There's no question that the Detroit-based auto industry needs a lot of help. There's a 100-year history of how it got into the problems it's in, and some of those problems are beyond management's control.

But there is one area where General Motors, Ford and Chrysler have total, complete control, and that's in how they deal with their suppliers. While progress has been made in some areas, most supplier CEOs who I know are still frustrated with how the "Big 3" treat them. They tell me there is at least $10 billion in waste that could be eliminated every year if they worked together as true partners instead of at loggerheads.

Remember, more than 70% of the value of a car today is actually designed, developed and manufactured by suppliers, not the car companies. GM purchases roughly $97 billion of materials, components and services from suppliers. Ford buys $90 billion, Chrysler $40 billion. We're talking about a massive amount of money, which potentially means a massive amounts of savings.

Here's how suppliers say the "Big Three" could slash costs and put some of that money back in their pockets.

John McElroy is host of the TV program "Autoline Detroit" and daily web video "Autoline Daily". Every week he brings his unique insights as an auto industry insider to Autoblog readers.


First off, suppliers want to see stable production schedules. Japanese automakers follow a build-forecast that is set months in advance so that suppliers know exactly what they have to make and when it has to be delivered. It's all part of lean manufacturing. But the Big Three don't maintain that kind of discipline. Not only do they vary the volume of vehicles they make from week-to-week and month-to-month, they often build a different mix of models than their forecast called for. So suppliers are constantly operating in a reactionary mode, rather than optimizing their existing processes and inventory.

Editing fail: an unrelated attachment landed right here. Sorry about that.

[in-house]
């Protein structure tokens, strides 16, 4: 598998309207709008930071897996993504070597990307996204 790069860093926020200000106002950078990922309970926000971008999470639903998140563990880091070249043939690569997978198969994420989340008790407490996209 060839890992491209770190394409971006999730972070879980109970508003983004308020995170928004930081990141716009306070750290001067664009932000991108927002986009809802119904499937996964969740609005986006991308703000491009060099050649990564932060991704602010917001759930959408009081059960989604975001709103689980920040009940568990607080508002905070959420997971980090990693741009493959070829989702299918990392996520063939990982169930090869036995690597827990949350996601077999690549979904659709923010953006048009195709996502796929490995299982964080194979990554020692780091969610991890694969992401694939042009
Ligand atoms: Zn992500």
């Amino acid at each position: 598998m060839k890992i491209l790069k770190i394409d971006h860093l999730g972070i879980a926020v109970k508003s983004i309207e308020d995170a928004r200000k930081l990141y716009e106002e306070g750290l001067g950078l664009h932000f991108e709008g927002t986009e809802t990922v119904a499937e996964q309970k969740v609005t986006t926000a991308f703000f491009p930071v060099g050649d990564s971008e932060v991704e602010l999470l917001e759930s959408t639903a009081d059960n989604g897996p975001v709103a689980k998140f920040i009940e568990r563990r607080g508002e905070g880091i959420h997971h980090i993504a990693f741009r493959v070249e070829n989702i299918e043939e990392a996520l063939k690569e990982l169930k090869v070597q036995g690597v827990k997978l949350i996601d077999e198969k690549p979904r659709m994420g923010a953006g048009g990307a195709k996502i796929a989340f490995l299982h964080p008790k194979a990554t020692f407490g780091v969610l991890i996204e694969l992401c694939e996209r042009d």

Ford slashed the number of build combinations on the new F-150, yet there are still 10 million different possible combinations!


Next, they want to see the Big Three do a better job of reducing the part-number complexity that's designed into their vehicles. For example, Ford slashed the number of build combinations on the new F-150, yet there are still 10 million different possible combinations! This forces suppliers to carry extra inventory which incurs carrying costs, increases parts obsolescence and increases rework.

On some product lines the take-rate for certain options is less than 1%. Why even offer them? This means suppliers have to store these parts in inventory, or place special rush jobs to make them when the occasional order trickles in. There's no profit in that.

While the "Big Three" talk about making their plants flexible enough to build several different models, many of their plants don't have this capability. So they can't absorb mix changes in the market place, which means they can't maintain level production in their factories.

Worst of all, the "Big Three" don't do a good job of involving their suppliers early in the product development process. That's when it's cheap and easy to try out different ideas and "what-if"' scenarios. As a result, the "Big Three" often end up making last-minute engineering changes that disrupt the product launch process and create unnecessary quality and warranty risks.

Suppliers especially want to know when the "Big Three" will transform their relationship with them and dealers to one that is more collaborative, inclusive and transparent. Suppliers still perceive the current approach as adversarial, parochial and self-serving.

Suppliers still perceive the current approach as adversarial, parochial and self-serving.
They want to see an "extended enterprise" where everyone in the supply chain feels responsible and accountable for the success of the product, is committed to continuous improvement, and strives to identify and eliminate waste in all aspects of the business. Who wouldn't?

None of these criticisms are new. I've been hearing the same old horror stories for decades now. And I've seen numerous car company executives come and go who promised that now they were going to treat suppliers as "true partners." Yet it never seems to materialize – or, at least I should say, the supplier community doesn't really believe it's happening.

All of these issues are within the total control of the "Big Three." They don't need any outsiders to help them get this fixed, especially not the President's Task Force. And the pay off could be huge, $10 billion in waste that they could drop to the bottom line.

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